Nick Ferrari, who does not wish to state his age, is the breakfast presenter of LBC 97.3FM. In 2005 he broke the mould with a series of sell-out stage shows, re-enacting his LBC radio show for a live audience. The shows were so popular they will be restaged later this year to coincide with the April launch of his debut book, 'The World According to Nick Ferrari'. In addition to this, he has just been re-signed to LBC on a three-year contract. He lives in Blackheath with his wife and two children.
What inspired you to embark on a career in the media?
My dad was Lino "Dan" Ferrari, who set up Ferrari's news agency before joining the Daily Mirror. It was never "you've got to do it this way", but I watched All the President's Men and thought it looked purposeful. In reality you end up covering a cake sale.
When you were 15, which newspaper did your family get, and did you read it?
My dad was the night editor and used to deliver all of them to the foot of my bed, so from the age of 11 I was forming views on how I didn't think much of the Express splash.
And what were your favourite TV and radio programmes?
If I'm honest they were I Love Lucy and The Epilogue. (I was a bit mixed up as a child.) Plus anything that made me laugh: Fawlty Towers, Monty Python and Starsky and Hutch.
Describe your job
A good breakfast show host will explore the day's issues, tell you which roads are closed and if you'll be caught in pestilence or flood, then send you to work with a smile on your face.
What media do you turn to first thing in the morning?
LBC to hear what Steve Allen's saying about me, Sky News, then GMTV. I read the papers in the back of the Mercedes on the way to work.
Do you consult any media sources during the working day?
No, that's what producers are for! Seriously, though: Sky News. A lot of what the BBC does is commendable but is also, sometimes, desperately bloody ponderous and boring. I want to how much petrol prices have risen and instead I'm treated to a one-day special from a mud hut in Afghanistan.
What is the best thing about your job?
No heavy lifting.
And the worst?
Our canteen breakfast food is absolutely bloody awful.
What's the proudest achievement in your working life?
Being paid by LBC to talk about whatever I want to. In my murky past: introducing topless darts in the UK and getting a rottweiler to co-present the news when I was in New York. There had been a spate of savage dog attacks, so we got Satan from Brooklyn to bark along with the main news anchor one day.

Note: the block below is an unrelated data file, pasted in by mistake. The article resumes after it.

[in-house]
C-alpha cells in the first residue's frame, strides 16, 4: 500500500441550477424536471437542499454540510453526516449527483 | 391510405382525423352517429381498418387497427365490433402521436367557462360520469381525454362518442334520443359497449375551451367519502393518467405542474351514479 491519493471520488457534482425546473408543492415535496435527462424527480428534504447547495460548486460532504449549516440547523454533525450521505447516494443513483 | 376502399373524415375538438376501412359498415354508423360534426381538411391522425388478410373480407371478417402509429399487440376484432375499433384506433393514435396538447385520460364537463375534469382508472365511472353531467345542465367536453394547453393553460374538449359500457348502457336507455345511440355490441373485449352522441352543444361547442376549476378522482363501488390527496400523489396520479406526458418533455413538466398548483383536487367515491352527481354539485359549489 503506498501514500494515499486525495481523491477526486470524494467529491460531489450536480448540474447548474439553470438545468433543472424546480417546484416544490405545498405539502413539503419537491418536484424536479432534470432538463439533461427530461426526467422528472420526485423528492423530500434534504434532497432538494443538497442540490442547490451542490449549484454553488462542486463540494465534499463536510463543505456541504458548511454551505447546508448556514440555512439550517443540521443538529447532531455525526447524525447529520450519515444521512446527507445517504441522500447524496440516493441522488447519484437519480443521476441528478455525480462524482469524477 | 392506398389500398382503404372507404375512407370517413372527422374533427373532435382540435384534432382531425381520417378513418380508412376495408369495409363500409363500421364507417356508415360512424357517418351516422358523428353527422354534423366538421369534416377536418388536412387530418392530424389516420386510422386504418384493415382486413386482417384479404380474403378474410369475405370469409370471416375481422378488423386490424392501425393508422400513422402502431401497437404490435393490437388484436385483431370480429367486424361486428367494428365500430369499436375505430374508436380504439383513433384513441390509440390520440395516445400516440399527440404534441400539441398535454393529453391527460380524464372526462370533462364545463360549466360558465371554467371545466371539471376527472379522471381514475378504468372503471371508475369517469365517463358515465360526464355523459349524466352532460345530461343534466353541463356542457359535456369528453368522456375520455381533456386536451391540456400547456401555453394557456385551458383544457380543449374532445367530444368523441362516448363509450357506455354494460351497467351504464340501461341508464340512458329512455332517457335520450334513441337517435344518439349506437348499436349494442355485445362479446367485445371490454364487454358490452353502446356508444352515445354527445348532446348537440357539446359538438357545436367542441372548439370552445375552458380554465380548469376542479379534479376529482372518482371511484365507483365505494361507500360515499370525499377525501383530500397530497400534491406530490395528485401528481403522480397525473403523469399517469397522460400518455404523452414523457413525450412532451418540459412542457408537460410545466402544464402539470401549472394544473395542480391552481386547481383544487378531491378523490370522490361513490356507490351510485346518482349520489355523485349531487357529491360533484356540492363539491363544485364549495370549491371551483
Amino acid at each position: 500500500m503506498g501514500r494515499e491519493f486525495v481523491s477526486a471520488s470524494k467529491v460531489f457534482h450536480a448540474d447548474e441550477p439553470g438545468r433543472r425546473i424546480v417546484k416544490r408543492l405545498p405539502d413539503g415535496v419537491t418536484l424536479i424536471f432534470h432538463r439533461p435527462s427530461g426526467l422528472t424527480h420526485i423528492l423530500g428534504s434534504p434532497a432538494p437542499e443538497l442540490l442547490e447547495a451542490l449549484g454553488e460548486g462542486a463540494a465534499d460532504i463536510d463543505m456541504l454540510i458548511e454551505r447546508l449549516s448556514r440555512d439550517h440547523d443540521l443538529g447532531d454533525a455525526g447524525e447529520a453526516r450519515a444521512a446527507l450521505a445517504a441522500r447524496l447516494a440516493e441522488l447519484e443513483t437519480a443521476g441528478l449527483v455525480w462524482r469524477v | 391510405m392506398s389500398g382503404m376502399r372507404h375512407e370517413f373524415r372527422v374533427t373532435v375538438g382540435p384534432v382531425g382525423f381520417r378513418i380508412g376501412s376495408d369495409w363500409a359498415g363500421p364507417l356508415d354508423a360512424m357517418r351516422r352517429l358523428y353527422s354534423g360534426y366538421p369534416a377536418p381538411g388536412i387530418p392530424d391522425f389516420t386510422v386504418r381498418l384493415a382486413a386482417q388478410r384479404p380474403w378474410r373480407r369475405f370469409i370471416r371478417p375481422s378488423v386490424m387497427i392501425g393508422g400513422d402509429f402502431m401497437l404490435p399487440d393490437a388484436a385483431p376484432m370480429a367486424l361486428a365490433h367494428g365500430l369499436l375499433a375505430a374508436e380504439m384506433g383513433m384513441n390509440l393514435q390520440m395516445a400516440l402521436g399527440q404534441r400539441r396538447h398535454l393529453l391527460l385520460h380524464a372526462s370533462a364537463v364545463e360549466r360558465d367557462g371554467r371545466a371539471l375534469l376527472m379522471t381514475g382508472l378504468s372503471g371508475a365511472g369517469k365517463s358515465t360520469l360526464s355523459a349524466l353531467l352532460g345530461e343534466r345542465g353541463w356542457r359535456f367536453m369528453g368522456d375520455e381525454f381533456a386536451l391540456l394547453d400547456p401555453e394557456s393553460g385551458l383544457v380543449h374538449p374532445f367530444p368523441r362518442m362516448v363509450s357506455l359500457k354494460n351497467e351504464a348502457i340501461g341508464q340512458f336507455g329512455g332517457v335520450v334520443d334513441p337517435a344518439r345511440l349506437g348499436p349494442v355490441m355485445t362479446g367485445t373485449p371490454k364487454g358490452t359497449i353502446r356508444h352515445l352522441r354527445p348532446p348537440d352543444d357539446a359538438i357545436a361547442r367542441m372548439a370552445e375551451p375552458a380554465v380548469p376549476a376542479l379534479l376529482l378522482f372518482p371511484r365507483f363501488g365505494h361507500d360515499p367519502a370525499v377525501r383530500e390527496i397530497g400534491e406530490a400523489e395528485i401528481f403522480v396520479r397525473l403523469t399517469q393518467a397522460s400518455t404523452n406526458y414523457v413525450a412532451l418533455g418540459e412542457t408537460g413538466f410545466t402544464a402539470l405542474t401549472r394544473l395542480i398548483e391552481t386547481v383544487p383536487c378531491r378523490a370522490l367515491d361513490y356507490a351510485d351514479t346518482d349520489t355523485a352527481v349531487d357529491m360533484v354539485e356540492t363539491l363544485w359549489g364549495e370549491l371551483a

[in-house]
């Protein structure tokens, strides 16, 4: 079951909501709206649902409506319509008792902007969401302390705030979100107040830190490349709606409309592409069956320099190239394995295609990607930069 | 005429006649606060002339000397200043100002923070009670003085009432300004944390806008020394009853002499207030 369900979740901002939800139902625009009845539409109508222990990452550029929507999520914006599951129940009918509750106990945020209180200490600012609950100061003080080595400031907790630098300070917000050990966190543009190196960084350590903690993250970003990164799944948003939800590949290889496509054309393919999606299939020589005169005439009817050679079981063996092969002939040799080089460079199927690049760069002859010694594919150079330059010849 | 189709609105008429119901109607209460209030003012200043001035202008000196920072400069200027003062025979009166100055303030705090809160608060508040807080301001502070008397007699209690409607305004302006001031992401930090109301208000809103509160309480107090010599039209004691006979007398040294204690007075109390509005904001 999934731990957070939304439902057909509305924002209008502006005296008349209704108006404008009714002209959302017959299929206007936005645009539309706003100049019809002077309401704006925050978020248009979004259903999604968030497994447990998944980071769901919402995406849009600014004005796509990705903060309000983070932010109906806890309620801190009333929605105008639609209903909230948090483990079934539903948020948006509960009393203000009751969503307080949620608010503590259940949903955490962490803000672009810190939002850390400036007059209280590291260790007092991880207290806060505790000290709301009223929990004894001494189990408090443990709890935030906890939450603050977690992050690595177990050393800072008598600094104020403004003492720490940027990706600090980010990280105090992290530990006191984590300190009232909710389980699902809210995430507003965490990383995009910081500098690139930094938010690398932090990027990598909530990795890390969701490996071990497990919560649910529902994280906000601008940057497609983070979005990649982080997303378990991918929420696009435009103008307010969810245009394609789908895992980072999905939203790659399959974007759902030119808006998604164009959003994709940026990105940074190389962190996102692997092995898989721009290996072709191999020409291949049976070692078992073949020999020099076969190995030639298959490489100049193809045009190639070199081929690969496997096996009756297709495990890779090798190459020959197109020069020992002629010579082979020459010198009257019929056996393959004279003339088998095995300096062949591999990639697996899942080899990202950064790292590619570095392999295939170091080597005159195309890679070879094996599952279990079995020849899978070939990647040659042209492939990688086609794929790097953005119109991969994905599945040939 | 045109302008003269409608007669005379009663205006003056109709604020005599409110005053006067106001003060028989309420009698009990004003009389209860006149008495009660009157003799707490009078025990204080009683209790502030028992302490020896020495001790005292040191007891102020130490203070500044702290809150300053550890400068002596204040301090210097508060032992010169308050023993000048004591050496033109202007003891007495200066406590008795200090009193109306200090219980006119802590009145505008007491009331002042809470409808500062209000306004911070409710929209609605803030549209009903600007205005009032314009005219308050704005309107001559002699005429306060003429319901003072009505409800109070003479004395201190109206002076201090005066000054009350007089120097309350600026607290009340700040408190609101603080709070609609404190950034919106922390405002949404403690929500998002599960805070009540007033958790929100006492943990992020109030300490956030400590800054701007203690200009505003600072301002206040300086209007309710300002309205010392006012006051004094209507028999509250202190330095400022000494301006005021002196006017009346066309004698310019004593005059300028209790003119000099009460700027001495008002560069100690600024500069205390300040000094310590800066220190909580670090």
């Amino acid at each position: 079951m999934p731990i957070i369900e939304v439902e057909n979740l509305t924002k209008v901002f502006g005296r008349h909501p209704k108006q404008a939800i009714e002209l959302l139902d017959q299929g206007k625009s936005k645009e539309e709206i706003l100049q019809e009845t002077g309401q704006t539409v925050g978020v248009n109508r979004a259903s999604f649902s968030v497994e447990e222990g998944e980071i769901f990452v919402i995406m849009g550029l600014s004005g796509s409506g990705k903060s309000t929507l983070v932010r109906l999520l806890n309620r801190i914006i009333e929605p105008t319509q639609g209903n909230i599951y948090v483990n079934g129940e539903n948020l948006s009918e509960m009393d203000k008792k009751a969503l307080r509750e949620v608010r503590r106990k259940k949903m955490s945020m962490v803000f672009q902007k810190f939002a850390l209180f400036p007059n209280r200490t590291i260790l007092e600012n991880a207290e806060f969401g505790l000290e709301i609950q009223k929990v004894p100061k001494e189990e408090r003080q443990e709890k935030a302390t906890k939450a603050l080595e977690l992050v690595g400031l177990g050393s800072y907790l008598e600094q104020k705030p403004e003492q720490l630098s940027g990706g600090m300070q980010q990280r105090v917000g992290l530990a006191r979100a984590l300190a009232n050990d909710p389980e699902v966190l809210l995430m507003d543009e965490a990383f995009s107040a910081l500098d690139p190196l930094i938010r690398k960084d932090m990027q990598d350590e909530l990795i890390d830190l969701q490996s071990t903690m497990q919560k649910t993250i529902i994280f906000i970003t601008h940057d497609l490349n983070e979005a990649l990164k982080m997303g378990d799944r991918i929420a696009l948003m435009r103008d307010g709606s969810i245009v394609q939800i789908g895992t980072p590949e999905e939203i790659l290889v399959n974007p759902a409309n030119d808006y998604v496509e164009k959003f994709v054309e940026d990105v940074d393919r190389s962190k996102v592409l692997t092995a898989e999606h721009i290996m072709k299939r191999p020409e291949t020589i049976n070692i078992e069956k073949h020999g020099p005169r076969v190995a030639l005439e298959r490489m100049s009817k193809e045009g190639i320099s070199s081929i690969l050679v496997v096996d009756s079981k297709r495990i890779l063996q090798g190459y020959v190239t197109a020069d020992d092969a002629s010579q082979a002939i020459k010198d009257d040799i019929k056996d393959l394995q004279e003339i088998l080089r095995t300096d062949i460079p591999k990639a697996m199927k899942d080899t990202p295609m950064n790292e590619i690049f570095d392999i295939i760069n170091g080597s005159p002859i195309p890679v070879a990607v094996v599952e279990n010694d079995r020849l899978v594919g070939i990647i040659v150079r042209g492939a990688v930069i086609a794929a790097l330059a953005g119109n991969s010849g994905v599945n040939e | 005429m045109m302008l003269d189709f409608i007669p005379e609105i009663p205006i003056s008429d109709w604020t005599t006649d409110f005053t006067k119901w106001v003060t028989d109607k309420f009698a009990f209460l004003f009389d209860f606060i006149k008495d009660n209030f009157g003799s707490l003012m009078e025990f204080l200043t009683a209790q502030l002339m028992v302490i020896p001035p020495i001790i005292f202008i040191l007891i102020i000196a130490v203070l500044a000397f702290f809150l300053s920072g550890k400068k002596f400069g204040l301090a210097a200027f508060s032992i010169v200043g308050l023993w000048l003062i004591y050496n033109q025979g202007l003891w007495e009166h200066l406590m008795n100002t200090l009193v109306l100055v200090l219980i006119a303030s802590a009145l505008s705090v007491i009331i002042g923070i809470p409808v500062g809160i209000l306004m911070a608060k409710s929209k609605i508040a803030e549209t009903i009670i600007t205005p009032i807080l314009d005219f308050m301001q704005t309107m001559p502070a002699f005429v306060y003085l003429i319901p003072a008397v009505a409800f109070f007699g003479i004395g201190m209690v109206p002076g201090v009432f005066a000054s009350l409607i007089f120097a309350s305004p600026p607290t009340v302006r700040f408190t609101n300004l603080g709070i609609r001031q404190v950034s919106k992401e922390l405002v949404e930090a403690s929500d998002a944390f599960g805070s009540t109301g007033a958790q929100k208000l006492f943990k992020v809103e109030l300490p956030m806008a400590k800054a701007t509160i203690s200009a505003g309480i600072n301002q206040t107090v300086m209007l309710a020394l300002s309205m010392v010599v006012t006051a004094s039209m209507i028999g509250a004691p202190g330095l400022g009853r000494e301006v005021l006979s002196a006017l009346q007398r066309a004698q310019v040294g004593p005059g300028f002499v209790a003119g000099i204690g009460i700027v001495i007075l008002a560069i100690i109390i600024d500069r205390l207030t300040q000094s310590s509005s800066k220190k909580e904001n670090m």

And what's your most embarrassing moment?
During a radio show celebrating some anniversary for Mrs Thatcher, I had a competition for listeners to do a Thatcher impression . Michael Portillo, who was in the studio reviewing the papers, suddenly broke into an impression which I did not pick up on. I offered him some water and asked him if he was all right.
At home, what do you tune in to?
Again, Sky News. I'd like to see more of the "Fox effect" here - a 24-hour news channel with a political bias. Telly shouldn't be any different to newspapers: if you don't like The Guardian, buy The Telegraph.
What is your Sunday paper? And do you have a favourite magazine?
News of the World and The Mail on Sunday are essential - there's a vague chance you'll find someone you know with their trousers round their ankles. And always The Observer. It's completely different to my political views but on Sundays you want to have to fight with a broadsheet, mentally and physically.
Name one career ambition you want to realise before you retire
I want to do an after-dinner speech on a cruise ship where I'm rude about Prescott, Blunkett and Brown, and get officially censured by the bosses, picking up £12k for the trouble.
If you didn't work in the media what would you do?
At school I wanted to be a vet because of my love of animals. (I grew up in a smallholding in Kent with chickens, ponies, dogs and sheep.) But I couldn't spell biology.
Who in the media do you most admire and why?
My dad. And then Murdoch - a phenomenal guy to work for. Decisions are made instantly. When you get something wrong it is instantly forgotten, and the enthusiasm when you get something right is great.
1977: Starts at the Kentish Independent as reporter
1981: Joins the Sunday Mirror as news reporter
1982: Moves to The Sun as a showbiz reporter. Takes over the Bizarre pop column in 1985 and soon after becomes deputy news editor. In 1988 he is appointed editor of the Sunday magazine at the News of the World
1989: Becomes the first editor of Sky News, prior to the station's launch. The following year he becomes vice-president of news and programming at WNYW, Fox TV in New York
1993: Returns to newspapers as assistant editor of the Daily Mirror
1995: Director of programmes for the launch of L!ve TV
1999: Joins Talk Radio (now talkSPORT) as a presenter
2001: Moves to LBCReuse content